Factor #3: Strategic Position.  Neither TI nor Micron had existing contracts with their Asian counterparts to buy or sell chip components.  This meant they were free to use legal strategies against the Asian firms without fear of contractual reprisal.  Moreover, as incumbents in the U.S. market, they could call on business allies from across a wide range of corporate sectors that were also facing foreign competition.


Factor #4: Resources.  TI’s litigate-and-license strategy required significant resources.  A smaller company or start-up could not have sustained the $10 million in legal fees needed to establish credibility for TI’s patents.  And the sheer expense of defending these actions was doubtless a factor in the decisions by most of the Asian companies to settle before a court issued a definitive ruling on the merits of TI’s legal claims.


Factor #5: Access.  Effective lobbying by the relevant high-tech associations and access to high officials in the Reagan White House were key to persuading the U.S. government to file its anti-dumping complaint against the Asian chip companies.  The competitiveness of American industry was a major political issue at the time of these events, and many saw the high-tech sector as the best hope for sustaining U.S. economic growth.  In addition, it was no coincidence that TI filed one of its lawsuits in its home state of Texas.  There is plenty of research that shows how the home court advantage can spell the difference between victory and defeat in litigation.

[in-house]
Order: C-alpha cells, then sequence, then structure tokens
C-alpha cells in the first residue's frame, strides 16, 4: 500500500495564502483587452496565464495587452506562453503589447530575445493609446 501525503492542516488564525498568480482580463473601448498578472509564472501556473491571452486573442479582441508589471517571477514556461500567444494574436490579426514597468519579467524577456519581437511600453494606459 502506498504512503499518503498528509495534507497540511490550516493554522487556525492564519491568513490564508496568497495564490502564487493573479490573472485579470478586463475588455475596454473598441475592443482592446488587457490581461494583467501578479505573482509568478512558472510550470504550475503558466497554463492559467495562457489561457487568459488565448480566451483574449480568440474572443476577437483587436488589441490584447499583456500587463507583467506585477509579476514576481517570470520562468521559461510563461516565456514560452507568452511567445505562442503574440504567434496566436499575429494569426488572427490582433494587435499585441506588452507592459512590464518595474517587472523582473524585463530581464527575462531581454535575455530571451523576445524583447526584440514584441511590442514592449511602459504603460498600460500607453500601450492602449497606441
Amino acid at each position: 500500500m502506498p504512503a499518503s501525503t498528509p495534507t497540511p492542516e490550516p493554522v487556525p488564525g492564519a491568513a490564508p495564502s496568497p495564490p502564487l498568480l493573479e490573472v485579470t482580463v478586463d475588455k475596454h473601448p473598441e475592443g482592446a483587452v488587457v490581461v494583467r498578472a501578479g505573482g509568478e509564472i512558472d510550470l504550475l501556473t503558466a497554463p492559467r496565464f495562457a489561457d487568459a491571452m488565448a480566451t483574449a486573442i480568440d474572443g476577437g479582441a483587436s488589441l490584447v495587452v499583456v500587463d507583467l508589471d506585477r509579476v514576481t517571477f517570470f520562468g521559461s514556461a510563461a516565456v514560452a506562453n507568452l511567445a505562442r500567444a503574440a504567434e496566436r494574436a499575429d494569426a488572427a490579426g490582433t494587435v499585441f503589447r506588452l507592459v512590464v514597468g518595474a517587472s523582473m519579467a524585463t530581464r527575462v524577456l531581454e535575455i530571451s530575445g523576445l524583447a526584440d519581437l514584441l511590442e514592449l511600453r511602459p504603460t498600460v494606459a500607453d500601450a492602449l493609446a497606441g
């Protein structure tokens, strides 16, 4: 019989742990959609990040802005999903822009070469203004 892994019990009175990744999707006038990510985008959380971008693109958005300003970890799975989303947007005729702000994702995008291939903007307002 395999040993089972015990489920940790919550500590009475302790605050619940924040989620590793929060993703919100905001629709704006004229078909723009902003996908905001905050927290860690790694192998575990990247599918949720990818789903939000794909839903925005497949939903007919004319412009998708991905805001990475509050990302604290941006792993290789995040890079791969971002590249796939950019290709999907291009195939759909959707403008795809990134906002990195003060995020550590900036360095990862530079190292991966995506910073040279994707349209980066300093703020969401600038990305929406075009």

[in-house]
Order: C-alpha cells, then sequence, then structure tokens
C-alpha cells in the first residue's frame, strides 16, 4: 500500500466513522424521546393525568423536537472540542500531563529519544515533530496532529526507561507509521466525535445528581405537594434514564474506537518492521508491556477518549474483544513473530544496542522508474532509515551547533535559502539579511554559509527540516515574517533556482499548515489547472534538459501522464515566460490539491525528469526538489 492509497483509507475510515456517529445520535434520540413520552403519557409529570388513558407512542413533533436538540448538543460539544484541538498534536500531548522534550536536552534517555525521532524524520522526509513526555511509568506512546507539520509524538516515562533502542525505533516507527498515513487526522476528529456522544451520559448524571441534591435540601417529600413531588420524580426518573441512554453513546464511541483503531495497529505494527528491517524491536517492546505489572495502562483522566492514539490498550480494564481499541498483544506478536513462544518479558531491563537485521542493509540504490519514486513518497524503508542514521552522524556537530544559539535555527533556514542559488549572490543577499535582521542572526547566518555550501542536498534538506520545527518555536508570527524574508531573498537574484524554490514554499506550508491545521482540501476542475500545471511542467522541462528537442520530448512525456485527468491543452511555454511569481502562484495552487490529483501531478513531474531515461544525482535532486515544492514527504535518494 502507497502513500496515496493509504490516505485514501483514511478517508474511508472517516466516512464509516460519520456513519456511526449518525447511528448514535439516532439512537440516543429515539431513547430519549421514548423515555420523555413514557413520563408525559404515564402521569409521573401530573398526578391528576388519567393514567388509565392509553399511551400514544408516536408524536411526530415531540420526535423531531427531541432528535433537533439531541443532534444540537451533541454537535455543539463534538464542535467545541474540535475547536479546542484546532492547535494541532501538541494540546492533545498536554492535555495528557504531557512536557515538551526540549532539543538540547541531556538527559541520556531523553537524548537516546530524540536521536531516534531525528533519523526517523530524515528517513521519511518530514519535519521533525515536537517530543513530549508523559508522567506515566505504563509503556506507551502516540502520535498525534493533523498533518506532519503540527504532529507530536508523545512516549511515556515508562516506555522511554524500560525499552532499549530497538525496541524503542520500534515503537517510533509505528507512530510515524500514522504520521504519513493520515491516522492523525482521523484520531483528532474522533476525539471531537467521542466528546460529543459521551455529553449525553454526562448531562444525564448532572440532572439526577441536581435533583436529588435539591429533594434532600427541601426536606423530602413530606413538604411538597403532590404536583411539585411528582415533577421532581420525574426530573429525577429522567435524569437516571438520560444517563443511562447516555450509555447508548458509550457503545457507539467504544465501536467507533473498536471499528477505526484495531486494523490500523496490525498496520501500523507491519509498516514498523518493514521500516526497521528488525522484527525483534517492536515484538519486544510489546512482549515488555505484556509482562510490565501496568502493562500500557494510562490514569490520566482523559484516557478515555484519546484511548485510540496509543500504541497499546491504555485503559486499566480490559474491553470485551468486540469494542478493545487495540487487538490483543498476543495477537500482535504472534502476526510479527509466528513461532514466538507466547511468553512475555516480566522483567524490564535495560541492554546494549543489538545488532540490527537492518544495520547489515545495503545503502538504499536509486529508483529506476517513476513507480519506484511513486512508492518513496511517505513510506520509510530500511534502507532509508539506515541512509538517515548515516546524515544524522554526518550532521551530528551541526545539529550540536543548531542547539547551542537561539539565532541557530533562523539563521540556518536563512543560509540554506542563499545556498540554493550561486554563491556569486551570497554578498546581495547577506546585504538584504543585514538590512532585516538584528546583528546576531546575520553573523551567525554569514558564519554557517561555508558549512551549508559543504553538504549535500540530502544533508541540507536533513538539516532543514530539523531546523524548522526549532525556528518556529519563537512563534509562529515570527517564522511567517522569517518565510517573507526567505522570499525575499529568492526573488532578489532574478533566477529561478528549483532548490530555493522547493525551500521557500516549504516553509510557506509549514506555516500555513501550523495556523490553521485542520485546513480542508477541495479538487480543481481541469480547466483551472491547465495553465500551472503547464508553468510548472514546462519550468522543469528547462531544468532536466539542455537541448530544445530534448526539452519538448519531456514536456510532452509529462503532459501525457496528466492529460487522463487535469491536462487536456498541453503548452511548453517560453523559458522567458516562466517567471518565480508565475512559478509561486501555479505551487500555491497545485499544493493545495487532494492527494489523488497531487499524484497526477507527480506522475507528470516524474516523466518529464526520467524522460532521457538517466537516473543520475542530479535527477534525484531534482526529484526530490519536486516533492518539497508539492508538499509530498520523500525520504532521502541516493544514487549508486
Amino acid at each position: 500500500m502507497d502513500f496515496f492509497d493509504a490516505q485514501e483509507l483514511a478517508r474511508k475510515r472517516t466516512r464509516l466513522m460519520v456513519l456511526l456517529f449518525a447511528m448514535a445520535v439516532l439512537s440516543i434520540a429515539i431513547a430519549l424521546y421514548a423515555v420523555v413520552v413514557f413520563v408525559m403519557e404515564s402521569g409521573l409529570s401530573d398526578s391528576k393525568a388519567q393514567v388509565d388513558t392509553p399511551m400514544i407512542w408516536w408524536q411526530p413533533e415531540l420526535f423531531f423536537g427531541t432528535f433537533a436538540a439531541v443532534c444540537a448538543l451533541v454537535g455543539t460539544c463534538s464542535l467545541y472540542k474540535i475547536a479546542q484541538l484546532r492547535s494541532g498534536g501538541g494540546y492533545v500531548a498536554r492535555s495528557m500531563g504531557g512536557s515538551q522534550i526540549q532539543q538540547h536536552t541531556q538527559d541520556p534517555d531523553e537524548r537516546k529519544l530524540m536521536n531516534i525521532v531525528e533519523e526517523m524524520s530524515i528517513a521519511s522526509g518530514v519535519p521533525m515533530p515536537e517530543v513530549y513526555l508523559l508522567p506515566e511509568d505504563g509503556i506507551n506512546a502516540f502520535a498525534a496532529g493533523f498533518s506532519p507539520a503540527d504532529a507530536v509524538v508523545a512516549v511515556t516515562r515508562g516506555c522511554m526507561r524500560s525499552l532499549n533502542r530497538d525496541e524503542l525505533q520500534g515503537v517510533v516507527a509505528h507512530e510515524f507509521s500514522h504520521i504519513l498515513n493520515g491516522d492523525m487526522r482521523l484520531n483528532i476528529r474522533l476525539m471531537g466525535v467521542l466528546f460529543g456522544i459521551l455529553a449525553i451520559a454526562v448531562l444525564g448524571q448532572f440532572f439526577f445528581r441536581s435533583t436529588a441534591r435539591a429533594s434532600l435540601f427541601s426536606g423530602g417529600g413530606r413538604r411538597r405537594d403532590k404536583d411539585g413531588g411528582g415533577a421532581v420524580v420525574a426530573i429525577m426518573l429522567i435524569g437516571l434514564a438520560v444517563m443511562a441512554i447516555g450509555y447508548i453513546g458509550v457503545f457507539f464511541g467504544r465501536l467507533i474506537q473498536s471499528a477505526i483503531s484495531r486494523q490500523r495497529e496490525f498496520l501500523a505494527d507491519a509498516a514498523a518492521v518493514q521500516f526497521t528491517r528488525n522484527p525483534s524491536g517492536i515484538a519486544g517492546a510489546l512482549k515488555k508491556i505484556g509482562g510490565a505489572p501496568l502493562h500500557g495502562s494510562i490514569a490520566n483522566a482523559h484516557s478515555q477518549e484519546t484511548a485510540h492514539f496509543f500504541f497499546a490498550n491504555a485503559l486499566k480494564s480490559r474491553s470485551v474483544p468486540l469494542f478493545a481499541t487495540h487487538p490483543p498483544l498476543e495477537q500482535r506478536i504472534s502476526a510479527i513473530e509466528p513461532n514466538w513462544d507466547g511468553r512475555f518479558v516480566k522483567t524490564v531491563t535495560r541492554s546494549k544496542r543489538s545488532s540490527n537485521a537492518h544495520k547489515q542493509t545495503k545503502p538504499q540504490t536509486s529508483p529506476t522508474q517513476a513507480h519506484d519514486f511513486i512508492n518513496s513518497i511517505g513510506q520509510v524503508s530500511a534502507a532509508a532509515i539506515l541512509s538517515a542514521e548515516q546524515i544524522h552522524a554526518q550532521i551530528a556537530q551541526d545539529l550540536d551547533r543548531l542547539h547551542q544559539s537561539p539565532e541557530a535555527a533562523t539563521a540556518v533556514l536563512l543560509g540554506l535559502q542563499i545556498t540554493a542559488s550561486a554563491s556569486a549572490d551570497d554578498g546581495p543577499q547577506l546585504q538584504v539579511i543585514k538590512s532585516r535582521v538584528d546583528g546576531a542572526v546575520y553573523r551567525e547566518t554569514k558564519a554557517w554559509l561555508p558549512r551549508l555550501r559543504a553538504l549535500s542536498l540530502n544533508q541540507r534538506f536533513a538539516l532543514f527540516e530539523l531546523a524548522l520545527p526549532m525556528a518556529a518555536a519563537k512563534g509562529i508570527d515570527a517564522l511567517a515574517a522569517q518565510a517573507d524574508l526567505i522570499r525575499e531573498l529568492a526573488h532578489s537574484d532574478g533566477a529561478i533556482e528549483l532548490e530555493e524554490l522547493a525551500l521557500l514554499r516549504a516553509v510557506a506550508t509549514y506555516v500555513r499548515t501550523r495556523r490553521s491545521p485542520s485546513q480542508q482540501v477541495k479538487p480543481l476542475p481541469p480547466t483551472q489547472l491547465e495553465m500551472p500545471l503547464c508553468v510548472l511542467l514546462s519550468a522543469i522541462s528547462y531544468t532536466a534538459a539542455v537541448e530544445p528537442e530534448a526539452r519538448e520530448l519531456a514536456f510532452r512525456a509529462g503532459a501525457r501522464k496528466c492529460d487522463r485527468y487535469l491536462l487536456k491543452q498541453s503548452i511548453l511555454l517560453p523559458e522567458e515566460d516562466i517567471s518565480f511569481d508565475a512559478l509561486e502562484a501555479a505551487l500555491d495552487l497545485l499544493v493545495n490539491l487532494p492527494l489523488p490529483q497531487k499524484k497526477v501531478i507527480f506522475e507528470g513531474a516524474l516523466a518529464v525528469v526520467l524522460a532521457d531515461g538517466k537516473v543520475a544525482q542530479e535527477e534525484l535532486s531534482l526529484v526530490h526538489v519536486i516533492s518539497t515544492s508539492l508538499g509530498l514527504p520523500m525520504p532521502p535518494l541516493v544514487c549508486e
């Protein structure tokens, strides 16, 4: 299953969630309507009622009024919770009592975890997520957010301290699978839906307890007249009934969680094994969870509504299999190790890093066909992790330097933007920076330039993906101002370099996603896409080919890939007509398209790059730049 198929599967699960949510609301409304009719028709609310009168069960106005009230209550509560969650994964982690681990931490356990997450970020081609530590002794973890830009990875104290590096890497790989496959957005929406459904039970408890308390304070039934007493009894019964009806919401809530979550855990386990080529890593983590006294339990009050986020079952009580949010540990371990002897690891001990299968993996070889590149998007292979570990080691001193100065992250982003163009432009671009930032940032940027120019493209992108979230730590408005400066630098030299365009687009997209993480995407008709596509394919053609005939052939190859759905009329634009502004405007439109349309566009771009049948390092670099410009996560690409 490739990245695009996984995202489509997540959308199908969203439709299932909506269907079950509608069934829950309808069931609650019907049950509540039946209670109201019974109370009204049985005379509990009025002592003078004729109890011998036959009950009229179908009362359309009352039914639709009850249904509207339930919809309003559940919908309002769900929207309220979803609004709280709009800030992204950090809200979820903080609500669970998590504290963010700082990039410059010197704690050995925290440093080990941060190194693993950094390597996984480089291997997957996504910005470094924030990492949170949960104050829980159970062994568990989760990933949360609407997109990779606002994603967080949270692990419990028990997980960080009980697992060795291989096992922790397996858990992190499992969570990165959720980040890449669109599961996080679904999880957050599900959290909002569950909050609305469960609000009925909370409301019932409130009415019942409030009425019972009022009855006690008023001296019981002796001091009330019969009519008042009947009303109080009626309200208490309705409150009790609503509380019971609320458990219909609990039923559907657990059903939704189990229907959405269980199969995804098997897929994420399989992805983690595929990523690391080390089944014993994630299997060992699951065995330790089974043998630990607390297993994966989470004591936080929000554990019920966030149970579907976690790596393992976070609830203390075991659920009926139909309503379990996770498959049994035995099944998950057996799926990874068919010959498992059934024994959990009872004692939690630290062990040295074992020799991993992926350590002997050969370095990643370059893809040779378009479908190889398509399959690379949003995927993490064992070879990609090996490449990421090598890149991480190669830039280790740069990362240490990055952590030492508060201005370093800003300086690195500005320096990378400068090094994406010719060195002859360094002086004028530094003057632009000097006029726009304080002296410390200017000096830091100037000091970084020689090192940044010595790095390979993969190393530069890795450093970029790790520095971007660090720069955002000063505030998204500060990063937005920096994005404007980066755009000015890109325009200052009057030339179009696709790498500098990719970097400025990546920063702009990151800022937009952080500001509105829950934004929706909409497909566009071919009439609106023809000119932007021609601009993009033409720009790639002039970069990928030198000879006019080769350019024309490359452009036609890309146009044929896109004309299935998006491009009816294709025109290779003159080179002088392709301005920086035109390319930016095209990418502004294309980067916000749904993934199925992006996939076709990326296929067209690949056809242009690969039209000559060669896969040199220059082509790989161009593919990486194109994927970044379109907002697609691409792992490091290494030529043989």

Law is perhaps the most hidden of all competitive strategy tools.  Many in business fear getting tangled up with lawyers, lobbyists, and bureaucrats, so they keep their distance from legal matters.  But it is just this aversion that makes legal knowledge such a rich source of competitive advantage for those who take the time to understand how legal systems really work.


Someone, after all, is going to make the rules.  The only question is who.